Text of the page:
Opinion: Teachers know their classrooms, let them decide their reopenings

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protesting teachers
Snyder/The Occidental

Despite once being hailed for their sacrifices as essential workers, teachers and their unions have come under fire for demanding safer workplaces and temporary returns to remote schooling. With the larger trend of renewed union militancy, teachers have recently come to occupy the center of both national labor and COVID-19 issues. With some people accusing teachers of possibly costing the Democrats positions in Congress with the coming midterms, teachers’ unions have been the center targets of attacks from both conservatives and liberals, some of whom do not have children affected by remote learning.

Often cited is polling from the recent elections in Virginia. Glenn Youngkin, a Republican gubernatorial candidate who campaigned using culture war rhetoric, only won by two percentage points, yet media autopsies have implied that disruptions in schooling mobilized suburban white women to vote for him. It is rarely mentioned whether or not this mobilization was actually due to the Democrats’ inability to deliver on other promises in Virginia or nationally. Democratic turnout was lower compared to most elections and could be attributed to the performance of Virginia Democrats and the Biden Administration.

Much of this anti-union rhetoric often comes from media such as The Wall Street Journal, which recently published an opinion titled “Why the Chicago Teachers Union Always Gets What It Wants.” The article signaled its bad faith with the subtitle “[the Chicago Teachers Union (CTU)] can strike and ignore children because Illinois lawmakers give it extraordinary power.” And its authors, Ted Dabrowski and John Klingner, seem to have purposely excluded anything related to the safety of teachers and students, the spread of Omicron variant, the CTU’s listed demands or polling from either parents or teachers on the strike. To most, many of the CTU’s demands — such as a random weekly op-out testing program of 10 percent of all students and staff, contact tracing and a return to classes within the next week — would seem completely responsible and reasonable.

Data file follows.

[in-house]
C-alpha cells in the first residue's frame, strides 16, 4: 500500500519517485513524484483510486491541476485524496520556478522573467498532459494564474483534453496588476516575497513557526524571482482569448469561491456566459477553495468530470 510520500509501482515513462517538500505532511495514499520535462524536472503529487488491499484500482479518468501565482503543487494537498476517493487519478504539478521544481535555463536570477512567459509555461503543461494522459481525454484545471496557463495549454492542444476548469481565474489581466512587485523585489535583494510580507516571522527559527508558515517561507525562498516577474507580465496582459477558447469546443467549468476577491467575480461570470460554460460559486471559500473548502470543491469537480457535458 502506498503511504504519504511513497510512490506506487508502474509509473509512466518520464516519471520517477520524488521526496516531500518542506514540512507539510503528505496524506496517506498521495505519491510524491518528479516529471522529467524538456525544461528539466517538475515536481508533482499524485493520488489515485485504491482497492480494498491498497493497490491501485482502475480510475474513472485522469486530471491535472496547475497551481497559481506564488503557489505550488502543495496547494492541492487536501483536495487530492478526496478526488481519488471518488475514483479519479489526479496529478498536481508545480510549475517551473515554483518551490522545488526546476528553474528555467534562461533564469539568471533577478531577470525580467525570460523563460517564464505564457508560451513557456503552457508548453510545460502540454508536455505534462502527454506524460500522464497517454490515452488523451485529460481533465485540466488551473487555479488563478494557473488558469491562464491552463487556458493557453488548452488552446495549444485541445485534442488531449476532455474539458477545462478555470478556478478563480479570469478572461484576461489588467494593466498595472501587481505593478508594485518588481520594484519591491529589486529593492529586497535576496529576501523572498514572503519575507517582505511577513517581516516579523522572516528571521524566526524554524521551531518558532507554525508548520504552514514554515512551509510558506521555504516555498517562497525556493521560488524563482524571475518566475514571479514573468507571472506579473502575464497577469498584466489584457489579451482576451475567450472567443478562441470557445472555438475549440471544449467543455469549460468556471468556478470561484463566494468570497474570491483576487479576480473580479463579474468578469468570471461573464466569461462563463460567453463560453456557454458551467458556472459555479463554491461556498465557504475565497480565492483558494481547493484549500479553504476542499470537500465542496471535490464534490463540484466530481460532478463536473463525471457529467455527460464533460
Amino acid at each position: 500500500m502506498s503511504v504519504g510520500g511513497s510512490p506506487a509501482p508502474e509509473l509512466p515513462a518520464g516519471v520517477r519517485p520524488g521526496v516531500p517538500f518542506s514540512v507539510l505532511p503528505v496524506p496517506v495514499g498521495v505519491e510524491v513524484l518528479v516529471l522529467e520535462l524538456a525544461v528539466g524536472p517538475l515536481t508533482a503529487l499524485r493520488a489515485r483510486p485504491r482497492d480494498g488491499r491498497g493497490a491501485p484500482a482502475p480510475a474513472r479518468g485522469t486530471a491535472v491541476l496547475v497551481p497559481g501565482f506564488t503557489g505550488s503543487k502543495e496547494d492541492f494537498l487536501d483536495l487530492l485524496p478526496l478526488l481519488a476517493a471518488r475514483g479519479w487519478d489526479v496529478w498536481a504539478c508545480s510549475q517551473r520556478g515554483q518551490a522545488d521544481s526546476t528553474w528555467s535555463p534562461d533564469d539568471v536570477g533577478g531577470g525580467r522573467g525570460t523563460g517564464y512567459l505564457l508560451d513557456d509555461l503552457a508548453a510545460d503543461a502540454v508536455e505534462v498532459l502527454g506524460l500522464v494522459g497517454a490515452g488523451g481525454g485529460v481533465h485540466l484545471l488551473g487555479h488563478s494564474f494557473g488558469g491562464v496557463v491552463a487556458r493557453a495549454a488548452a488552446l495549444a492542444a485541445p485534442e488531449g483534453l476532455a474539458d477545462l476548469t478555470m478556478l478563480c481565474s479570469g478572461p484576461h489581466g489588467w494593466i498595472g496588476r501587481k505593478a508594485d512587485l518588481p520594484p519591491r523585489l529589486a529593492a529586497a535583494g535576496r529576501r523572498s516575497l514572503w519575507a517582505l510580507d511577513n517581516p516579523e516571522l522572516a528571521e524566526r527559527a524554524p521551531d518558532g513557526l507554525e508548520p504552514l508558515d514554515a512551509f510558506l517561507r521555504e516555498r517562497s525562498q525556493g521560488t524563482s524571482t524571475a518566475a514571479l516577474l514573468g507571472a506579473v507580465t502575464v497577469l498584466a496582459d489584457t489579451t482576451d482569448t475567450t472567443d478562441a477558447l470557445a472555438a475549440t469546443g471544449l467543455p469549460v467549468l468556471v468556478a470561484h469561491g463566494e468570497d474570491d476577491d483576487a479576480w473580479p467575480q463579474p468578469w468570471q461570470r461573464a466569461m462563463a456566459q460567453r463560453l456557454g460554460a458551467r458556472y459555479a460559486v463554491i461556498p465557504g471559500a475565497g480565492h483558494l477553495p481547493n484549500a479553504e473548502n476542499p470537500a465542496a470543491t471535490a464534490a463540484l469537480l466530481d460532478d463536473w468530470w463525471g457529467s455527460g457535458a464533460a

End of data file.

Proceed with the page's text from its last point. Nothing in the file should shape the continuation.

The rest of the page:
Instead, Dabrowski and Klingner complain about the union’s influence in Chicago politics and the relatively impressive benefits its members receive — even when union membership is its lowest in decades and the majority of Americans possess a positive image of unions.

While some amount of anti-union rhetoric is expected from conservative media, the actions against teachers’ unions have mostly come from high-profile Democrats. Chicago mayor Lori Lightfoot initially rejected the CTU’s demands and only agreed to provisions that the union’s vice president called, “the only modicum of safety that is available for anyone that steps foot in the Chicago Public Schools.” Lightfoot said after the deal, “No one is more frustrated than I am.” This is a very curious comment especially after Lightfoot’s city spent 60 percent ($480 million) of its Coronavirus Aid, Relief, and Economic Security Act (CARES) act money on Chicago’s police force, with $68 million not being spent at all!

How could the Democratic Party ever claim to represent working-class and minority interests when it blames its rushed reopenings on workers, many of whom are minorities?

Rather, the blame for the confusion around school reopenings ought to be placed squarely on those who promised speedy restoration of in-person schooling, particularly mayors of the cities with the largest school districts such as Chicago, LA, Washington D.C and New York — all of which have Democratic mayors and majorities in both their local and state legislative offices.

Regardless of the number of vaccinations among school workers, short staffing in open schools still causes disruptions that could have been avoided by re-opening more carefully. Instead of listening to demands for temporary remote learning, mayors, with the blessing of President Joe Biden, have irrationally pushed on for full reopenings. Teachers, whether unionized or not, have resisted through strikes and sickouts.

In January, there was a 13 percent positivity rate among Los Angeles Unified School District (LAUSD) employees and students. In New Mexico, the state government deployed the national guard to fill in for substitutes and dayworkers, instead of returning to online learning for a temporary period.

This isn’t even mentioning the low pay and constant staff shortages that public school districts experienced before the pandemic and in the face of already high nationwide voluntary resignations through the pandemic. Democrats will ultimately be alienating some of the most well-organized public sector unions and teachers in general. Education is already under threat from attacks from the right concerning book bannings and critical race theory hysteria. Material issues, such as overcrowded classrooms, overworked and underpaid teachers, remain ever present.

While the federal government has responded to most people’s needs through two stimulus checks and the addition of the Advance Child Tax Creditwhich has already ended and is taxable — there must be a mobilization to keep in place the expansions to the welfare state and a demand for more. Unions have both the ability to fight for the needs of workers at individual workplaces and to mobilize their members to win political battles at local and national levels. Unions are often the only means by which working-class people can organize themselves in the workplace. They can be pillars of communities and states. Different levels of support, whether through volunteering, financial contributions or simply combating anti-union sentiments, mean an expansion of democracy.